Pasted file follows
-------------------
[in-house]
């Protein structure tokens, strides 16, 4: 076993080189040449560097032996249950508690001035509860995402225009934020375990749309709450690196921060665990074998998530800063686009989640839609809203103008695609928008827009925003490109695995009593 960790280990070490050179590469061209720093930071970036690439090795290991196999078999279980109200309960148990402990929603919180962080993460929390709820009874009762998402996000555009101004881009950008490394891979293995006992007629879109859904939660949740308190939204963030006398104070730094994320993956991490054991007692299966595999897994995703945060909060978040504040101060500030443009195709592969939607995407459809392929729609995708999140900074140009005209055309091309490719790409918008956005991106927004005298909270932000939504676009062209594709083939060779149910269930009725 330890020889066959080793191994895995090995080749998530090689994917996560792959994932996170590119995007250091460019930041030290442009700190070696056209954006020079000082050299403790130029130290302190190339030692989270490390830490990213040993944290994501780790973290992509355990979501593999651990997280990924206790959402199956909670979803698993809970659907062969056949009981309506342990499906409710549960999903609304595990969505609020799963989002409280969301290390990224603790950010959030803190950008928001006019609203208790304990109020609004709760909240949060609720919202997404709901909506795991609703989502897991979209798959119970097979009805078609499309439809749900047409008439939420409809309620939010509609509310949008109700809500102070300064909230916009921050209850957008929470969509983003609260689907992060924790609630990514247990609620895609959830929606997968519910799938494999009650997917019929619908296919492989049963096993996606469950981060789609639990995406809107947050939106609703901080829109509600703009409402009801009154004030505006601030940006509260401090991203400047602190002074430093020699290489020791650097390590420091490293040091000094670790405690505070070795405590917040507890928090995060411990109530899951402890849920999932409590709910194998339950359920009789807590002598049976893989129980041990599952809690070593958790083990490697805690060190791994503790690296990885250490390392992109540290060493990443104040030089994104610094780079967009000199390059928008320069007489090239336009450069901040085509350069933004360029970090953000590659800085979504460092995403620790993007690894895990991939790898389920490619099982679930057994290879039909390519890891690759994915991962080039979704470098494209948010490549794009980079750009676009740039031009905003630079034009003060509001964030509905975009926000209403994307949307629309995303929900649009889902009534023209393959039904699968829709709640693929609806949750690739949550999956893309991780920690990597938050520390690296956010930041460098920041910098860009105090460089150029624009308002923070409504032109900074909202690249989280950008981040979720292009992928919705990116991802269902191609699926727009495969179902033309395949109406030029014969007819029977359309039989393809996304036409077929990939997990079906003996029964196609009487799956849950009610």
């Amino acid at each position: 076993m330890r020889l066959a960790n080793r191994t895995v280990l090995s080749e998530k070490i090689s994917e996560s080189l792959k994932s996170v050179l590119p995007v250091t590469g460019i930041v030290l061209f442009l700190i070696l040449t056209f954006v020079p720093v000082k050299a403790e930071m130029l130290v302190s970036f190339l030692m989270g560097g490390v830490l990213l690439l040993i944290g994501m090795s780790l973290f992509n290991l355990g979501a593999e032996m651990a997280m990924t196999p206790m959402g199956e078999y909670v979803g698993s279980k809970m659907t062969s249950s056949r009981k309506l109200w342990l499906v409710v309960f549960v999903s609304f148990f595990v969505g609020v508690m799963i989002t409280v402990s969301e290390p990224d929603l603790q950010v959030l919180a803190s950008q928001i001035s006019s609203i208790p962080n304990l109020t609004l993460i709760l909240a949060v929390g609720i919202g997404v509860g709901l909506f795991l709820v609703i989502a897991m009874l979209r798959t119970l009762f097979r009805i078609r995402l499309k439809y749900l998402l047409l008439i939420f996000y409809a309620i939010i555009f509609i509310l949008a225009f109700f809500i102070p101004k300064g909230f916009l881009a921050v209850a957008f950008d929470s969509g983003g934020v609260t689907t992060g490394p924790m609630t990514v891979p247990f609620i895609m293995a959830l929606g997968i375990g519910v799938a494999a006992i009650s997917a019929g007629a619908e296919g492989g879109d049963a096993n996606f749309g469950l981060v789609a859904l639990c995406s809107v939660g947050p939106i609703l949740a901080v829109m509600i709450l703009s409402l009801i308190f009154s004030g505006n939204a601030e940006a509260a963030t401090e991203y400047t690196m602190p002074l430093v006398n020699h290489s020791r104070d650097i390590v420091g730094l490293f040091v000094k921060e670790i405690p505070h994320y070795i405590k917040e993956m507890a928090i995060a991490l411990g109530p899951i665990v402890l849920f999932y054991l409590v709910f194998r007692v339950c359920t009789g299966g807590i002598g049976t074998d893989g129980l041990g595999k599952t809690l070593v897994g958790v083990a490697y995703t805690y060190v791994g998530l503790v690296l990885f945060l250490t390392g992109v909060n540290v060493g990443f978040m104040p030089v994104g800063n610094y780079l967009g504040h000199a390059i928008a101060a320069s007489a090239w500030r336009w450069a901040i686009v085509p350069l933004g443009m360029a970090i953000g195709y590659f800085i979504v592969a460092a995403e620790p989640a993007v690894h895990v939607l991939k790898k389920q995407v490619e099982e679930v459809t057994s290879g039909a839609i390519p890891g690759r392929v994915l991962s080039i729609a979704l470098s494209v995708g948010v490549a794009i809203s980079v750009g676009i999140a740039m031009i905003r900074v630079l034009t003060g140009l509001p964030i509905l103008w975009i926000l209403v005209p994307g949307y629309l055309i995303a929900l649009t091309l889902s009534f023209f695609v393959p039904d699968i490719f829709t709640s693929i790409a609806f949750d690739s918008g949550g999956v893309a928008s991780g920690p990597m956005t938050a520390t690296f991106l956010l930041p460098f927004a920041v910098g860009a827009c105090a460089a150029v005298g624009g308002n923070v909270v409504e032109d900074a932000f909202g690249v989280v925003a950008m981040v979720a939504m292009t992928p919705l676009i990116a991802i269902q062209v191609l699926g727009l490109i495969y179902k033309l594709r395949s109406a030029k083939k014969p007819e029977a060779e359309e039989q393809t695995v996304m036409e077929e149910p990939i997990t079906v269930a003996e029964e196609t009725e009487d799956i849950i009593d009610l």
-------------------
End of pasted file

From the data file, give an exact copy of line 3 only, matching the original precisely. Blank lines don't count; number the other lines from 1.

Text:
């Amino acid at each position: 076993m330890r020889l066959a960790n080793r191994t895995v280990l090995s080749e998530k070490i090689s994917e996560s080189l792959k994932s996170v050179l590119p995007v250091t590469g460019i930041v030290l061209f442009l700190i070696l040449t056209f954006v020079p720093v000082k050299a403790e930071m130029l130290v302190s970036f190339l030692m989270g560097g490390v830490l990213l690439l040993i944290g994501m090795s780790l973290f992509n290991l355990g979501a593999e032996m651990a997280m990924t196999p206790m959402g199956e078999y909670v979803g698993s279980k809970m659907t062969s249950s056949r009981k309506l109200w342990l499906v409710v309960f549960v999903s609304f148990f595990v969505g609020v508690m799963i989002t409280v402990s969301e290390p990224d929603l603790q950010v959030l919180a803190s950008q928001i001035s006019s609203i208790p962080n304990l109020t609004l993460i709760l909240a949060v929390g609720i919202g997404v509860g709901l909506f795991l709820v609703i989502a897991m009874l979209r798959t119970l009762f097979r009805i078609r995402l499309k439809y749900l998402l047409l008439i939420f996000y409809a309620i939010i555009f509609i509310l949008a225009f109700f809500i102070p101004k300064g909230f916009l881009a921050v209850a957008f950008d929470s969509g983003g934020v609260t689907t992060g490394p924790m609630t990514v891979p247990f609620i895609m293995a959830l929606g997968i375990g519910v799938a494999a006992i009650s997917a019929g007629a619908e296919g492989g879109d049963a096993n996606f749309g469950l981060v789609a859904l639990c995406s809107v939660g947050p939106i609703l949740a901080v829109m509600i709450l703009s409402l009801i308190f009154s004030g505006n939204a601030e940006a509260a963030t401090e991203y400047t690196m602190p002074l430093v006398n020699h290489s020791r104070d650097i390590v420091g730094l490293f040091v000094k921060e670790i405690p505070h994320y070795i405590k917040e993956m507890a928090i995060a991490l411990g109530p899951i665990v402890l849920f999932y054991l409590v709910f194998r007692v339950c359920t009789g299966g807590i002598g049976t074998d893989g129980l041990g595999k599952t809690l070593v897994g958790v083990a490697y995703t805690y060190v791994g998530l503790v690296l990885f945060l250490t390392g992109v909060n540290v060493g990443f978040m104040p030089v994104g800063n610094y780079l967009g504040h000199a390059i928008a101060a320069s007489a090239w500030r336009w450069a901040i686009v085509p350069l933004g443009m360029a970090i953000g195709y590659f800085i979504v592969a460092a995403e620790p989640a993007v690894h895990v939607l991939k790898k389920q995407v490619e099982e679930v459809t057994s290879g039909a839609i390519p890891g690759r392929v994915l991962s080039i729609a979704l470098s494209v995708g948010v490549a794009i809203s980079v750009g676009i999140a740039m031009i905003r900074v630079l034009t003060g140009l509001p964030i509905l103008w975009i926000l209403v005209p994307g949307y629309l055309i995303a929900l649009t091309l889902s009534f023209f695609v393959p039904d699968i490719f829709t709640s693929i790409a609806f949750d690739s918008g949550g999956v893309a928008s991780g920690p990597m956005t938050a520390t690296f991106l956010l930041p460098f927004a920041v910098g860009a827009c105090a460089a150029v005298g624009g308002n923070v909270v409504e032109d900074a932000f909202g690249v989280v925003a950008m981040v979720a939504m292009t992928p919705l676009i990116a991802i269902q062209v191609l699926g727009l490109i495969y179902k033309l594709r395949s109406a030029k083939k014969p007819e029977a060779e359309e039989q393809t695995v996304m036409e077929e149910p990939i997990t079906v269930a003996e029964e196609t009725e009487d799956i849950i009593d009610l």